But many pharmacies will have to rethink their businesses to allow store-based pharmacists to take full advantage of MTM opportunities. The latest National Pharmacist Workforce Survey (NPWS) shows pharmacists perceive themselves as overworked and not able to spend enough time on patient care services.
MTM money will presumably provide the financial incentives to fix this misalignment, but money won’t be enough. The pharmacy industry will have to rethink its business model while simultaneously navigating an increasingly competitive environment focused on low-cost prescription fulfillment, pharmacy automation, and call-center counseling from mail-order pharmacies.
The big 3 Pharmacy Benefit Managers (PBMs) with mail pharmacies have already figured this out. Manufacturers should be thinking about how to support pharmacy-based MTM services that will benefit adherence and compliance.
Almost 7 out of 10 pharmacists (across all practice settings) rate their workload level as "high" or "excessively high." Pay attention to the big jump versus 2004.The chart below is based on responses from 905 pharmacists and appears on page 41 of the 2009 NPWS. (Click to enlarge.)
The average brick-and-mortar pharmacy has also gotten much busier. The average chain pharmacy filled about 81 thousand prescriptions per year in 2008, up sharply from roughly 59 thousand per year filled in 1998. The average independent pharmacy also filled more prescriptions in 2008 versus 1998.
The Workforce survey also asked pharmacists about what they actually do each day and what they want to be doing each day. Here are the two major categories used in the survey:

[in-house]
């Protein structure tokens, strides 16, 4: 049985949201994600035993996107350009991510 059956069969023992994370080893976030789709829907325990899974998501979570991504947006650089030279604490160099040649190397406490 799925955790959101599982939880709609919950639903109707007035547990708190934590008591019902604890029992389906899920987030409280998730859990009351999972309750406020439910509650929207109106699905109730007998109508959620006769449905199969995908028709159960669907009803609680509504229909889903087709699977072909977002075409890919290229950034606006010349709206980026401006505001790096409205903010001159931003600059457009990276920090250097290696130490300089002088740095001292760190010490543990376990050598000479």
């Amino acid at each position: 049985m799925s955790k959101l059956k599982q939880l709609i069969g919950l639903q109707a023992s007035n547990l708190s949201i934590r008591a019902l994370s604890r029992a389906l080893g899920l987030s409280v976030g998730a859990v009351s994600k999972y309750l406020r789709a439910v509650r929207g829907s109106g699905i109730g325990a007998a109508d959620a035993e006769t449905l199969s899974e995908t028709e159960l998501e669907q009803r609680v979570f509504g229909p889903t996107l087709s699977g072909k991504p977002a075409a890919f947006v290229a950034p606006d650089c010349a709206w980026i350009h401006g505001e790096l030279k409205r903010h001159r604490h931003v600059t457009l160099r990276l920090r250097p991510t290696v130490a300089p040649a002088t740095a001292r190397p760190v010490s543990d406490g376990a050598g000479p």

- Medication Dispensing: preparing, distributing, and administering medication products, including associated consultation, interacting with patients about selection and use of over-the-counter products, and interactions with other professionals during the medication dispensing process.
- Patient Care Services: assessing and evaluating patient medication-related needs, monitoring and adjusting patients’ treatments to attain desired outcome, and other services designed for patient care management.
As you can see below, retail pharmacists want to be more involved in patient care services compared to their current workload (-12 point gap), but medication dispensing crowds out those activities.Two notes:
- The original data appear on pages 50 and 52 of the NPWS. Since the results did not differ significantly across pharmacy formats, I computed a weighted retail average from the Independent, Chain, Mass Merchant, and Supermarket responses.
- The survey’s definition of Medication Dispensing contains some elements of “Medication Therapy Management.” The Other category (not broken out in my chart) showed pharmacists wanting to do less business management and more research or education.
When thinking about MTM in light of the data above, I'm reminded of something I learned in grad school.
In theory, theory and practice are the same thing.
In practice, they’re different.
ONCE WE WERE SLAVES IN FARMVILLE
Readers who enjoy a repast featuring unleavened bread may also enjoy The 2010 Facebook Haggadah.
Personally, I liked the the 5769 version better. Feh, everyone's a critic these days!